There is no question that a new wave of Israeli cuisine has infiltrated the hearts and stomachs of the culinary inquisitive. Even the new British Prime Minister, Theresa May, recently identified herself as an “Ottolenghi” girl. To translate: She loves the cookbooks of Israeli chef Yotam Ottolenghi and Palestinian chef Sami Tamimi, whose lusty olive oil-drenched, deftly herbaceous, vegetable-forward, sun-kissed repertoire (and wildly popular restaurants) satisfy her culinary longing. Mine, too. In 1996, I predicted the proliferation of a “new Israeli cuisine” in an article I wrote for the New York Times, called “A Region’s Tastes Commingle in Israel” – presaging its glorious ascent a decade ago. (It is perhaps most beautifully documented in Janna Gur’s 2007 seminal cookbook, The Book of New Israeli Food.)
The essence of modern Israeli cooking reflects a regional in-gathering of peoples from Lebanon, Syria, Jordan, Egypt, Morocco, Yemen, Palestine, and as far as Iran and Iraq, with only a smattering of Eastern European nostalgia gracing tony menus. Put their recipes and ingredients into the hands of hyper-inventive Israeli chefs and you get a glorious hybrid of Med-Rim cuisine.
Enter Falafel Nation. In a brilliantly researched and comprehensive tome (published by University of Nebraska Press, 2015), the author and culinary scholar, Yael Raviv, Ph.D. dissects, with disarming objectivity, the genesis of the Israeli kitchen. The book’s subtitle: “Cuisine and the Making of National Identity in Israel,” depicts the sociological, agricultural and political timeline against which Israel’s many culinary modalities are observed. That Israel appropriated so many Arab/Palestinian dishes, despite a population base of Eastern Europeans, and usurped the humble falafel as an Israeli/Jewish food, is duly noted. Another way to look at this, however, is to engage the more genial notion of culinary migration or integration as a lens for peeking into any modern country’s kitchen window. Ms. Raviv is nothing less than astutely fair and her exposition of falafel’s culinary journey, rolling through Israel’s history into a national icon, is a fascinating one.
Ms. Raviv focuses on the period between the 1905 wave of immigration to the Six-Day War in 1967, when Israel’s gastronomic narrative had its literal roots in working the land. Being a pioneer meant hard labor and the cultivation of crops (turning the desert into an oasis), but came with great esteem and was far more valued than food as a source of pleasure (let alone as a status symbol as it is today.) Food was agriculture; food was part of the burgeoning community collective; food was a potent symbol of nation-making. Why falafel (ground fava beans or chickpeas mixed with spices and fried), and not hummus, schnitzel, or chopped salad, became the semaphore of Israel’s culinary history, is not only beguiling, but one of the many reasons to pick up this book. If once Israel’s attitude toward food was “utilitarian and functional,” according to Ms. Raviv, decades later it has become a global brand of innovation and pleasure.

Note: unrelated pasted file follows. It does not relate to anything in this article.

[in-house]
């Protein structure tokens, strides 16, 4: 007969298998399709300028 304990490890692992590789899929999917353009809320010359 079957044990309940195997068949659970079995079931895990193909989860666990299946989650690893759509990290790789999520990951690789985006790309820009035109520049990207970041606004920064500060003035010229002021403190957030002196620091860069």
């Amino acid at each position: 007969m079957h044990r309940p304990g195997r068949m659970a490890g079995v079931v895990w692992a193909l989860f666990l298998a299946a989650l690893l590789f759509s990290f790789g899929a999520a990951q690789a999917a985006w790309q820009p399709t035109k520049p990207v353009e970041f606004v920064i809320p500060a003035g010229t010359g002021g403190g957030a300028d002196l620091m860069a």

Enter Israel Eats, the newest of the deluge of Israeli-inspired food books or, more accurately, travel cookbooks (How I like that idea!). Written and photographed by Steven Rothfeld (with an introduction and recipes by chef Nancy Silverton) the book’s approach is more cinema-graphic with sweeping landscapes, captivating portraits, and some very cool recipes (a few even new to me.) It was published last month by Gibbs Smith. Rothfeld unexpectedly dedicates the book to WAZE, the Israeli-divined navigation app that allowed the author to find his way around the labyrinthine towns dotting the countryside. How curious to me that both Steven and Nancy came to the conversation as late as they did. On my first trip to Israel in 1980 I discovered that the food was part of the “greatest story never told.” Local cherry tomatoes tasted like candy, grilled skewers of foie gras were served in casual restaurants, there were lashings of primal tahini everywhere, and Israeli vegetable-inspired breakfasts were, and still are, to die for! Yet, I am so glad they came to recognize a part of themselves in the multi-faceted culinary ideologies embedded in Israel’s quirky, irrepressible, brilliant food scene.
Rothfeld’s stunning photos tell part of the story; the choice of subjects, recipes, and personal essays fill the rest. The writing is beautiful, with a refreshing of-the-moment quality. I was pleased to see chef Uri Jeremias’s wise face and beard (I adore his restaurant Uri Buri in Akko); and I enjoyed the patter between Rothfeld and chef Eyal Shani, owner of one the most exciting restaurants in the world, North Abraxas, in Tel Aviv. The radical simplicity of his slightly charred roasted beet carpaccio (with its striking dollop of crème fraiche and golden olive oil) is mouthwatering. You will feel like you are there, indulging, and making gastronomic sense of everything around you. Abundance in the desert. Passion on the plate. Rothfield’s Israel Eats far exceeds expectations.